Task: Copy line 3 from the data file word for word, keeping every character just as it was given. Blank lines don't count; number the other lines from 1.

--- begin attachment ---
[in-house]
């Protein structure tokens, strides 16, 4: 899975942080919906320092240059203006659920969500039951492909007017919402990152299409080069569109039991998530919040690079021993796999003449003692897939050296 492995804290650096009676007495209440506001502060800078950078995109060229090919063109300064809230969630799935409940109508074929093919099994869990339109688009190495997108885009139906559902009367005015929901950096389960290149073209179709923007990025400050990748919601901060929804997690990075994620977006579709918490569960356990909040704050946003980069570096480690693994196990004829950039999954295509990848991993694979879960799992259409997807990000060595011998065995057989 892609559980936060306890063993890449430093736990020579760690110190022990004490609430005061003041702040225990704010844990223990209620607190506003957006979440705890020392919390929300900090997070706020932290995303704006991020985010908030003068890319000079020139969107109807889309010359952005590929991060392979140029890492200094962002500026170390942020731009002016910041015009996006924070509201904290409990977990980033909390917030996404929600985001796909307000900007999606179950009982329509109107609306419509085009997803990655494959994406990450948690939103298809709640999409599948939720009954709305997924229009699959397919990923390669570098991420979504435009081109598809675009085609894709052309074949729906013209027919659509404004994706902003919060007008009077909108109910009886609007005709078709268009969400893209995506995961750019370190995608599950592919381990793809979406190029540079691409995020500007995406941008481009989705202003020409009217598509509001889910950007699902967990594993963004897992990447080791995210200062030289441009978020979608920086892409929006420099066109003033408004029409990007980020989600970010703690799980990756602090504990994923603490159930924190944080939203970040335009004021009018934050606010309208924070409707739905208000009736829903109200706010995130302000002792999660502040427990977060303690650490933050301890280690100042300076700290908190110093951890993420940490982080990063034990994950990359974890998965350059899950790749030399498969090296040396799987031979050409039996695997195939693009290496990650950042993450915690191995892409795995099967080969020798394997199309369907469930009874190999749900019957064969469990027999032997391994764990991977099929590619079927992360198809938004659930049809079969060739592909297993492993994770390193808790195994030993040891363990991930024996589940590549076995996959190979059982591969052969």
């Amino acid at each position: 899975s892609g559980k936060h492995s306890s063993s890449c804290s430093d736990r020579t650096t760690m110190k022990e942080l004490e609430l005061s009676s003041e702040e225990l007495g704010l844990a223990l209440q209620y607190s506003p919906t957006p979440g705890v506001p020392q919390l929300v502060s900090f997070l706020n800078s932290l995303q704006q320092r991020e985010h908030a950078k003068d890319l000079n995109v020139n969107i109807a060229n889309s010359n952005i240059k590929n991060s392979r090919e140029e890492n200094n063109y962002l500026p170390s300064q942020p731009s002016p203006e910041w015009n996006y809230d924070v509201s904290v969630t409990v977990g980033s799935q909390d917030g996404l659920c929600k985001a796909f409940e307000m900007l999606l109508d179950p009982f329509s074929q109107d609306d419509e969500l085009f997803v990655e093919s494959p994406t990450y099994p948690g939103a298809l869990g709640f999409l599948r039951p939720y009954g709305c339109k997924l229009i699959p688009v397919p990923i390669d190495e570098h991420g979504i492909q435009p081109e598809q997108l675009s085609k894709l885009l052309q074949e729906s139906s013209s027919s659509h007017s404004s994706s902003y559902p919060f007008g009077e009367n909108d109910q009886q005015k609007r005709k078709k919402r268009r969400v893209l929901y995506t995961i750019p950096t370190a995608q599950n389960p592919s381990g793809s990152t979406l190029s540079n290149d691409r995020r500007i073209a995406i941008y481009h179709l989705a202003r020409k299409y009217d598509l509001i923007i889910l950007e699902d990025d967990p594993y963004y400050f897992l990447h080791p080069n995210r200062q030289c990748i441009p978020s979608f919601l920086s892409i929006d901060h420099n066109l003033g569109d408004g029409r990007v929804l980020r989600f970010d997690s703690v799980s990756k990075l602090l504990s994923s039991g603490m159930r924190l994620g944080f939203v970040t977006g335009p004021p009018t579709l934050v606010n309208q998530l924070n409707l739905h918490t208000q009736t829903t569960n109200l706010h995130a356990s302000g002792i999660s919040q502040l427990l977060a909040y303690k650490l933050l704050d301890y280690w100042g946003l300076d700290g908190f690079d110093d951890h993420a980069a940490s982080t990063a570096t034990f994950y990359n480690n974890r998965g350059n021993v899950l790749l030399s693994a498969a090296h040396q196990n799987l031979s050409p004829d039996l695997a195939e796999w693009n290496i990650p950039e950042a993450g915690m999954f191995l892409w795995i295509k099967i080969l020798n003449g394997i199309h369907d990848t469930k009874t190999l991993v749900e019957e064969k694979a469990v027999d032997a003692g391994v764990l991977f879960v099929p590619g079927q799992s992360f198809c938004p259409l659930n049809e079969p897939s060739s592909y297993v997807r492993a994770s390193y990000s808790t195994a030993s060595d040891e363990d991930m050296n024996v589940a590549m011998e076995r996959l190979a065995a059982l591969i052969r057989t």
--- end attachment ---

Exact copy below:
């Amino acid at each position: 899975s892609g559980k936060h492995s306890s063993s890449c804290s430093d736990r020579t650096t760690m110190k022990e942080l004490e609430l005061s009676s003041e702040e225990l007495g704010l844990a223990l209440q209620y607190s506003p919906t957006p979440g705890v506001p020392q919390l929300v502060s900090f997070l706020n800078s932290l995303q704006q320092r991020e985010h908030a950078k003068d890319l000079n995109v020139n969107i109807a060229n889309s010359n952005i240059k590929n991060s392979r090919e140029e890492n200094n063109y962002l500026p170390s300064q942020p731009s002016p203006e910041w015009n996006y809230d924070v509201s904290v969630t409990v977990g980033s799935q909390d917030g996404l659920c929600k985001a796909f409940e307000m900007l999606l109508d179950p009982f329509s074929q109107d609306d419509e969500l085009f997803v990655e093919s494959p994406t990450y099994p948690g939103a298809l869990g709640f999409l599948r039951p939720y009954g709305c339109k997924l229009i699959p688009v397919p990923i390669d190495e570098h991420g979504i492909q435009p081109e598809q997108l675009s085609k894709l885009l052309q074949e729906s139906s013209s027919s659509h007017s404004s994706s902003y559902p919060f007008g009077e009367n909108d109910q009886q005015k609007r005709k078709k919402r268009r969400v893209l929901y995506t995961i750019p950096t370190a995608q599950n389960p592919s381990g793809s990152t979406l190029s540079n290149d691409r995020r500007i073209a995406i941008y481009h179709l989705a202003r020409k299409y009217d598509l509001i923007i889910l950007e699902d990025d967990p594993y963004y400050f897992l990447h080791p080069n995210r200062q030289c990748i441009p978020s979608f919601l920086s892409i929006d901060h420099n066109l003033g569109d408004g029409r990007v929804l980020r989600f970010d997690s703690v799980s990756k990075l602090l504990s994923s039991g603490m159930r924190l994620g944080f939203v970040t977006g335009p004021p009018t579709l934050v606010n309208q998530l924070n409707l739905h918490t208000q009736t829903t569960n109200l706010h995130a356990s302000g002792i999660s919040q502040l427990l977060a909040y303690k650490l933050l704050d301890y280690w100042g946003l300076d700290g908190f690079d110093d951890h993420a980069a940490s982080t990063a570096t034990f994950y990359n480690n974890r998965g350059n021993v899950l790749l030399s693994a498969a090296h040396q196990n799987l031979s050409p004829d039996l695997a195939e796999w693009n290496i990650p950039e950042a993450g915690m999954f191995l892409w795995i295509k099967i080969l020798n003449g394997i199309h369907d990848t469930k009874t190999l991993v749900e019957e064969k694979a469990v027999d032997a003692g391994v764990l991977f879960v099929p590619g079927q799992s992360f198809c938004p259409l659930n049809e079969p897939s060739s592909y297993v997807r492993a994770s390193y990000s808790t195994a030993s060595d040891e363990d991930m050296n024996v589940a590549m011998e076995r996959l190979a065995a059982l591969i052969r057989t």